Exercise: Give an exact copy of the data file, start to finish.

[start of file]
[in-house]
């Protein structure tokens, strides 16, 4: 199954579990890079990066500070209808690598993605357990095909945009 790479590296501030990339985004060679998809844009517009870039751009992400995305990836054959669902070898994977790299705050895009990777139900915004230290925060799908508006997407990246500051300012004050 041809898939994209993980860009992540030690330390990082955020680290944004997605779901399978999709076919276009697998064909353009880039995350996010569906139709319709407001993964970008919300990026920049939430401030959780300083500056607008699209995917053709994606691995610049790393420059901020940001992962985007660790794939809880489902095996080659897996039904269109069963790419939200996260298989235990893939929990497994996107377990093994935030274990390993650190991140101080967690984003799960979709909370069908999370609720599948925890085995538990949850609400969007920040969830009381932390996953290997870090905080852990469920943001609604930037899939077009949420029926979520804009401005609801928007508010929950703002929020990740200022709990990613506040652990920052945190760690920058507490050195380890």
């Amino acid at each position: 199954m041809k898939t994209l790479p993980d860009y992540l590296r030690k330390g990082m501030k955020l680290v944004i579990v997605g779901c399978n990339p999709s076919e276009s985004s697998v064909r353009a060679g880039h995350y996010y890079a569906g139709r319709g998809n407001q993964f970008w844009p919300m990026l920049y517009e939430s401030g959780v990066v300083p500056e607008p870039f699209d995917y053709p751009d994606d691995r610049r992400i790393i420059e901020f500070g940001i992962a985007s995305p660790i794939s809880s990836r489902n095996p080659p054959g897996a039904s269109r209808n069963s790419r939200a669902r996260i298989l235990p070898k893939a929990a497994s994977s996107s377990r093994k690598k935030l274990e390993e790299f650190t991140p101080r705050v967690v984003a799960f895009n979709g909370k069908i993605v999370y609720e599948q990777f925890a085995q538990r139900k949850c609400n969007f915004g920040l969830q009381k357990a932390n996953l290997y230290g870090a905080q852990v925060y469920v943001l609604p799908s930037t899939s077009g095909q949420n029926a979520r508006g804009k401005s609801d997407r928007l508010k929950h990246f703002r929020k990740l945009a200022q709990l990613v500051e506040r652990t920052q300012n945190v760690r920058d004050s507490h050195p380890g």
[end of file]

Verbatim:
[in-house]
């Protein structure tokens, strides 16, 4: 199954579990890079990066500070209808690598993605357990095909945009 790479590296501030990339985004060679998809844009517009870039751009992400995305990836054959669902070898994977790299705050895009990777139900915004230290925060799908508006997407990246500051300012004050 041809898939994209993980860009992540030690330390990082955020680290944004997605779901399978999709076919276009697998064909353009880039995350996010569906139709319709407001993964970008919300990026920049939430401030959780300083500056607008699209995917053709994606691995610049790393420059901020940001992962985007660790794939809880489902095996080659897996039904269109069963790419939200996260298989235990893939929990497994996107377990093994935030274990390993650190991140101080967690984003799960979709909370069908999370609720599948925890085995538990949850609400969007920040969830009381932390996953290997870090905080852990469920943001609604930037899939077009949420029926979520804009401005609801928007508010929950703002929020990740200022709990990613506040652990920052945190760690920058507490050195380890």
């Amino acid at each position: 199954m041809k898939t994209l790479p993980d860009y992540l590296r030690k330390g990082m501030k955020l680290v944004i579990v997605g779901c399978n990339p999709s076919e276009s985004s697998v064909r353009a060679g880039h995350y996010y890079a569906g139709r319709g998809n407001q993964f970008w844009p919300m990026l920049y517009e939430s401030g959780v990066v300083p500056e607008p870039f699209d995917y053709p751009d994606d691995r610049r992400i790393i420059e901020f500070g940001i992962a985007s995305p660790i794939s809880s990836r489902n095996p080659p054959g897996a039904s269109r209808n069963s790419r939200a669902r996260i298989l235990p070898k893939a929990a497994s994977s996107s377990r093994k690598k935030l274990e390993e790299f650190t991140p101080r705050v967690v984003a799960f895009n979709g909370k069908i993605v999370y609720e599948q990777f925890a085995q538990r139900k949850c609400n969007f915004g920040l969830q009381k357990a932390n996953l290997y230290g870090a905080q852990v925060y469920v943001l609604p799908s930037t899939s077009g095909q949420n029926a979520r508006g804009k401005s609801d997407r928007l508010k929950h990246f703002r929020k990740l945009a200022q709990l990613v500051e506040r652990t920052q300012n945190v760690r920058d004050s507490h050195p380890g």